C J Koh Professorial Lecture 2010: Professor Robin Alexander
Thursday, 18 March 2010
The National Institute of Education, Nanyang Technological University (NIE/NTU), Singapore will be organising the C J Koh Professorial Lecture entitled The Perils of Policy: Success, Amnesia and Collateral Damage in Systemic Educational Reform, to be delivered by Professor Robin Alexander.
Professor Alexander is Fellow of Wolfson College, University of Cambridge, Professor of Education Emeritus, University of Warwick, and Director of the Cambridge Primary Review.
The series of C J Koh Professorial Lectures has been made possible through a donation of S$1.5 million to the Nanyang Technological University Endowment Fund. The donation was made by Mr Ong Tiong Tat, executor of the estate of the late Mr Koh Choon Joo (C J Koh), a lawyer and philanthropist. The endowment serves the programme of the Koh Choon Joo Professorship in Education. An additional sum of S$500,000 was donated to the endowment fund for the awards of the Pradap Kow (Mrs C J Koh) Scholarship in Higher Degrees in Education.
The Perils of Policy: Success, Amnesia and Collateral Damage in Systemic Educational Reform
In the space of just two decades, England’s school system has been transformed from one of the least centralised to one of the most centralised in the developed world. During the past decade in particular, the UK government has launched numerous initiatives aimed at raising educational standards. As levers of reform it has used high stakes testing and inspection, nationally-prescribed teaching strategies, school league tables and micro-managed curricula for schools and teacher training. Efforts have also been made to import the policies and practices of those countries which head the international achievement survey league tables. Given that a similar reform trajectory is being followed by an increasing number of countries in the pursuit of ‘world class’ educational standards (sometimes even citing England’s supposed success as justification), the English experience provides a significant case study.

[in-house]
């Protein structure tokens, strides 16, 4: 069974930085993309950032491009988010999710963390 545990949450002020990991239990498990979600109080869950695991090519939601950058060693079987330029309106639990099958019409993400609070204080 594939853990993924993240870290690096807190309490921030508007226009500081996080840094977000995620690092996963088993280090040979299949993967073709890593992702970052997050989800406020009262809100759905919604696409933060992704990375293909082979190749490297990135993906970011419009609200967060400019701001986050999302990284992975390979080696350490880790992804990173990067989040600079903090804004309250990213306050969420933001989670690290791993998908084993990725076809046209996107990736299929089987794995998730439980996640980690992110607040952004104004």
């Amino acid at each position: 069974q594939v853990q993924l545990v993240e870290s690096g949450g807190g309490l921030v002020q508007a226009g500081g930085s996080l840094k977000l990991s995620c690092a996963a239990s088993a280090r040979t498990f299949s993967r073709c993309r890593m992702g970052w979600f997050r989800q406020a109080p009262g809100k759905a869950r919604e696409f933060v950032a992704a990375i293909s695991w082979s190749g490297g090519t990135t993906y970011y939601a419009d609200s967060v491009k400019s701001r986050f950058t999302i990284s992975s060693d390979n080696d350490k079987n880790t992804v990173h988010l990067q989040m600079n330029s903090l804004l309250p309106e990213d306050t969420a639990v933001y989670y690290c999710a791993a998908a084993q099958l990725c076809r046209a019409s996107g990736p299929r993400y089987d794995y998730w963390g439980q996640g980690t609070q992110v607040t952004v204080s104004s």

The independently-funded Cambridge Primary Review, the most comprehensive enquiry into English primary education for 40 years, recently published its final report. The review was not set up as an audit of policy – its remit was much broader and more forward-looking than this – but the reforms of the past two decades, and the claims made for and against them, were an inescapable part of its total picture. Robin Alexander, the review’s director, will draw on the review’s evidence to offer a commentary on the English experiment in centralised reform, and will invite consideration of its lessons.
Thursday, 18 March 2010
3.30pm – 5.00pm
Auditorium, Civil Service College
31 North Buona Vista Road
About the speaker
Robin Alexander is Fellow of Wolfson College at the University of Cambridge, Emeritus Professor of Education at the University of Warwick, and formerly Professor of Education at the University of Leeds. Educated at the universities of Cambridge, Durham, London and Manchester, he has taught in schools, colleges and universities, has served on government advisory bodies and national enquiries in the UK, and has undertaken research, evaluation and consultancy in several other countries.
His research and writing on education since the 1980s have covered policy, pedagogy, curriculum, evaluation, international comparative and cultural studies, primary education and teacher education. He has been consistently wary of professional and political orthodoxies, and his approach to the central educational questions of value, purpose, content and process remains radical.
Professor Alexander’s 2001 book Culture and Pedagogy won top education book prizes on both sides of the Atlantic. From October 2006, he has directed The Cambridge Primary Review, an independent enquiry into the condition and future of primary education in England. He is currently President of the British Association for International and Comparative Education.
Further details are available in http://www.robinalexander.org.uk/